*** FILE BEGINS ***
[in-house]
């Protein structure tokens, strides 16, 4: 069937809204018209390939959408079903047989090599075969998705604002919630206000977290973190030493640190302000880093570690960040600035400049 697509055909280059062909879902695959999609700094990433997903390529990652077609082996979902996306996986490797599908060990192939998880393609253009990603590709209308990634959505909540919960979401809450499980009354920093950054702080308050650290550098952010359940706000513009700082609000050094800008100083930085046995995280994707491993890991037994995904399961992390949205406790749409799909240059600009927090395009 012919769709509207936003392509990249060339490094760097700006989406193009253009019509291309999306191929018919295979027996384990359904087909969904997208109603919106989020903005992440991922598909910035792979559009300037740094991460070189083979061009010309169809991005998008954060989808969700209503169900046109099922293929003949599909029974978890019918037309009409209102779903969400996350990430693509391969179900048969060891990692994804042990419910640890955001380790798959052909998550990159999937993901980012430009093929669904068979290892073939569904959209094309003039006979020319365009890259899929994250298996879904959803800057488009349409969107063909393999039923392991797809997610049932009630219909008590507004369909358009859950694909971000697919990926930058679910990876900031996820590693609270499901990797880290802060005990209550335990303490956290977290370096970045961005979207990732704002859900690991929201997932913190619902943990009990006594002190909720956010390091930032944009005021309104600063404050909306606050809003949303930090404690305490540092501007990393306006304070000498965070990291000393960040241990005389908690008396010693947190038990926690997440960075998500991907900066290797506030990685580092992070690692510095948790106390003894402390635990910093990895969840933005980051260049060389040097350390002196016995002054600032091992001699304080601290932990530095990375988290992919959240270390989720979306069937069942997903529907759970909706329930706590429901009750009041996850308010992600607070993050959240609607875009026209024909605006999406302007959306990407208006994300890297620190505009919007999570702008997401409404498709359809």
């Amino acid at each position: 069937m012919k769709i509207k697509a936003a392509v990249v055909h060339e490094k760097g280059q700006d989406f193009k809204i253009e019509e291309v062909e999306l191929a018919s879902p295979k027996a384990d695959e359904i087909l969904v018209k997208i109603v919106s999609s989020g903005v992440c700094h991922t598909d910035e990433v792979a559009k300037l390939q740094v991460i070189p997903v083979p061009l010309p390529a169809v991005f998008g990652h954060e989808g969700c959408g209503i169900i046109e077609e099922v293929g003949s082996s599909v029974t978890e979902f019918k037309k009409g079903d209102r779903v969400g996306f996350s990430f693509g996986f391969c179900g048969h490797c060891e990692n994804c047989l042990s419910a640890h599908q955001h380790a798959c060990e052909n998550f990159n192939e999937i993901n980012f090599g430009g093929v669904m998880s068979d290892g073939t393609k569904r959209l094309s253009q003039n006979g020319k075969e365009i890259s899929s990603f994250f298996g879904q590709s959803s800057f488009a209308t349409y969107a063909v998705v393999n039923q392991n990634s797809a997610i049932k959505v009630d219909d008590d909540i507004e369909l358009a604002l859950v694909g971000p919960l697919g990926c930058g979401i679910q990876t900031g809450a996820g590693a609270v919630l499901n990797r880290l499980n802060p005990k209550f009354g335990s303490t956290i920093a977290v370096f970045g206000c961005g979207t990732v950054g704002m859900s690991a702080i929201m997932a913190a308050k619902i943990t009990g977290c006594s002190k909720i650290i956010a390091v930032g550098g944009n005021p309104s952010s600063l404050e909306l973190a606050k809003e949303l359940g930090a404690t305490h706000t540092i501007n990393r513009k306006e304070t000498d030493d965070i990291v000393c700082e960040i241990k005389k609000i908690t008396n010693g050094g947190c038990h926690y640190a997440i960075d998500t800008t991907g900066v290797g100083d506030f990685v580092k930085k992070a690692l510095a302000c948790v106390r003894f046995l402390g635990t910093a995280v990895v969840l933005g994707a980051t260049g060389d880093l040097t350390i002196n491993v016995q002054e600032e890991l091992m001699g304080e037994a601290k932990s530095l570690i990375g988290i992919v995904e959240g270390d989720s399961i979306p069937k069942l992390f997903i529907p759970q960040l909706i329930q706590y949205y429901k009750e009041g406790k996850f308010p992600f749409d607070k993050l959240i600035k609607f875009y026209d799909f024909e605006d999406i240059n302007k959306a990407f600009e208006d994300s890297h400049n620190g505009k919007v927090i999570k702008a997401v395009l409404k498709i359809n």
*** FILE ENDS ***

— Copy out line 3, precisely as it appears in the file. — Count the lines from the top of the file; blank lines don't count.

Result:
């Amino acid at each position: 069937m012919k769709i509207k697509a936003a392509v990249v055909h060339e490094k760097g280059q700006d989406f193009k809204i253009e019509e291309v062909e999306l191929a018919s879902p295979k027996a384990d695959e359904i087909l969904v018209k997208i109603v919106s999609s989020g903005v992440c700094h991922t598909d910035e990433v792979a559009k300037l390939q740094v991460i070189p997903v083979p061009l010309p390529a169809v991005f998008g990652h954060e989808g969700c959408g209503i169900i046109e077609e099922v293929g003949s082996s599909v029974t978890e979902f019918k037309k009409g079903d209102r779903v969400g996306f996350s990430f693509g996986f391969c179900g048969h490797c060891e990692n994804c047989l042990s419910a640890h599908q955001h380790a798959c060990e052909n998550f990159n192939e999937i993901n980012f090599g430009g093929v669904m998880s068979d290892g073939t393609k569904r959209l094309s253009q003039n006979g020319k075969e365009i890259s899929s990603f994250f298996g879904q590709s959803s800057f488009a209308t349409y969107a063909v998705v393999n039923q392991n990634s797809a997610i049932k959505v009630d219909d008590d909540i507004e369909l358009a604002l859950v694909g971000p919960l697919g990926c930058g979401i679910q990876t900031g809450a996820g590693a609270v919630l499901n990797r880290l499980n802060p005990k209550f009354g335990s303490t956290i920093a977290v370096f970045g206000c961005g979207t990732v950054g704002m859900s690991a702080i929201m997932a913190a308050k619902i943990t009990g977290c006594s002190k909720i650290i956010a390091v930032g550098g944009n005021p309104s952010s600063l404050e909306l973190a606050k809003e949303l359940g930090a404690t305490h706000t540092i501007n990393r513009k306006e304070t000498d030493d965070i990291v000393c700082e960040i241990k005389k609000i908690t008396n010693g050094g947190c038990h926690y640190a997440i960075d998500t800008t991907g900066v290797g100083d506030f990685v580092k930085k992070a690692l510095a302000c948790v106390r003894f046995l402390g635990t910093a995280v990895v969840l933005g994707a980051t260049g060389d880093l040097t350390i002196n491993v016995q002054e600032e890991l091992m001699g304080e037994a601290k932990s530095l570690i990375g988290i992919v995904e959240g270390d989720s399961i979306p069937k069942l992390f997903i529907p759970q960040l909706i329930q706590y949205y429901k009750e009041g406790k996850f308010p992600f749409d607070k993050l959240i600035k609607f875009y026209d799909f024909e605006d999406i240059n302007k959306a990407f600009e208006d994300s890297h400049n620190g505009k919007v927090i999570k702008a997401v395009l409404k498709i359809n």